The latest global outlook report published by the US Department of Agriculture estimates an increase of almost 2% in world pig meat production in 2014 as a whole, to 110.6 million tonnes. Global pork exports will increase by 4% in 2015, to 7.2 million tonnes.
The latest global outlook report published by the US Department of Agriculture estimates an increase of almost 2% in world pig meat production in 2014 as a whole, to 110.6 million tonnes. Predictions for 2015 also show an increase in output, albeit a slower one, up by 1% to 111.8 million tonnes. China continues to dominate global pork production and is the key driver of overall trends, with production forecast to increase by 3% in 2014 and a further 2% in 2015. However, with Chinese demand for pig meat growing at a faster rate than production, its import requirement is expected to increase, providing opportunities for global exporters. Production in the rest of the world is expected to be little changed this year, with lower output in countries affected by PEDv offset by increases elsewhere. The report forecasts 1% growth in non-Chinese production next year but this relies on a significant rise in US output which will depend on PEDv having less impact next year.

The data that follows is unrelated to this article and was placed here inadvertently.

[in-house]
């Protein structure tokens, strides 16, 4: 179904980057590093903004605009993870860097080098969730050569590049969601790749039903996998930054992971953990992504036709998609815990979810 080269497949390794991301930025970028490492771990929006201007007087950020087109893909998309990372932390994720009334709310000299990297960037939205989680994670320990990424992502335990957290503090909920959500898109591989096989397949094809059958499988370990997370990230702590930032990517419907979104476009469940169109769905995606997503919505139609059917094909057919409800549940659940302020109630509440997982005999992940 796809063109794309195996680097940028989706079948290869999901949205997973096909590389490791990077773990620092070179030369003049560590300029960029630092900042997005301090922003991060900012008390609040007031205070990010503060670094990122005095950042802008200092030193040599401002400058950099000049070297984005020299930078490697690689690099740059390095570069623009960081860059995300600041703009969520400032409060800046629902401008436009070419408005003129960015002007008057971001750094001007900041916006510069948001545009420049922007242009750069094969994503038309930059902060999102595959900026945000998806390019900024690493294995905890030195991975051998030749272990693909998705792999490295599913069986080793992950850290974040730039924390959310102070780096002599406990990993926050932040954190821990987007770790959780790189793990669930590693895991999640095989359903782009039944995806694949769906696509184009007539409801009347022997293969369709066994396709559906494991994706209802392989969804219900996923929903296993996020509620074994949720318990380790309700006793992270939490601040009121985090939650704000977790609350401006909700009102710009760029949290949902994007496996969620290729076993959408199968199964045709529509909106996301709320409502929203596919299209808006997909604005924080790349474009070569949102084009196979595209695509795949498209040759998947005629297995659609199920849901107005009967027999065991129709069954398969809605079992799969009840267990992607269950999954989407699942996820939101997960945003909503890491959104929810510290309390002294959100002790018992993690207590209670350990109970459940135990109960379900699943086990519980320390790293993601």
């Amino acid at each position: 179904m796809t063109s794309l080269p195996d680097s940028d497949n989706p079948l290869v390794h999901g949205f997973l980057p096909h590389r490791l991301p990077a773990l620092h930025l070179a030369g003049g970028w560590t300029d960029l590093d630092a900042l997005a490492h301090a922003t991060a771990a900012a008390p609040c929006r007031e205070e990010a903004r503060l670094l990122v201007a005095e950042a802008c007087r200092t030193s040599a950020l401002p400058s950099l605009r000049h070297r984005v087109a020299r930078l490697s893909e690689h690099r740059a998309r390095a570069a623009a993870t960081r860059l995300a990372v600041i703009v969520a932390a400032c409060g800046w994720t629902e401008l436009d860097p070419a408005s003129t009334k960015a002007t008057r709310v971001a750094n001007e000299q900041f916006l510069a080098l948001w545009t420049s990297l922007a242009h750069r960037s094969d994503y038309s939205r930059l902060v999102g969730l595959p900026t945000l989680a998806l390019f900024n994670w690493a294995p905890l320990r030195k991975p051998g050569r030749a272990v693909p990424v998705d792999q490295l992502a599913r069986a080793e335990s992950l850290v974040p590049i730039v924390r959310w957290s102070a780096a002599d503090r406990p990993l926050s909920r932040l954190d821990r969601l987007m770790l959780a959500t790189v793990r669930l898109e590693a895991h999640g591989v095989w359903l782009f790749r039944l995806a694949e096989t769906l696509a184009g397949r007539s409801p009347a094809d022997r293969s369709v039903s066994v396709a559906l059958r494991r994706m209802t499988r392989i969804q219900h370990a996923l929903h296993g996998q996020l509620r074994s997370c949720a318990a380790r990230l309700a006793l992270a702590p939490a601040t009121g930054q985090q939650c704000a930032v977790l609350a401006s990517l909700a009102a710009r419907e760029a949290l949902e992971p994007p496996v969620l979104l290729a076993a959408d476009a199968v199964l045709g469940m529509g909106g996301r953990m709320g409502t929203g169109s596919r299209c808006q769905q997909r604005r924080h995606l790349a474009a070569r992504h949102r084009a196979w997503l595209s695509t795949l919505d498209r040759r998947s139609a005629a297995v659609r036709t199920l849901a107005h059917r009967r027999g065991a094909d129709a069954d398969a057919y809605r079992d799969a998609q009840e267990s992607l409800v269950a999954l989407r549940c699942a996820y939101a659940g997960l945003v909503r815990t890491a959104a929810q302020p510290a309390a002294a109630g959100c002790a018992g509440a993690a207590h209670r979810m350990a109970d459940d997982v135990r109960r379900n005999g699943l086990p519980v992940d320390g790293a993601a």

After declining for two years, USDA forecasts that global pork exports will increase by 4% in 2015. Despite stable production being expected in the EU, exports in 2015 are forecast to rise by 2%, particularly driven by robust demand from China and South Korea. This is likely to mitigate the impact of the loss of the Russian market earlier this year. However, the EU is likely to face strong export competition from the US and Brazil. In the US, production is expected to rise by 5% in 2015, with around a 3% increase in exports, with supplies mainly destined for Asian and Mexican buyers. Brazilian exports are exported to rise by as much as 20%, given that it is the largest exporter which still has access to the Russian market.
To read the full USDA report, this also covers beef and poultry meat, click here.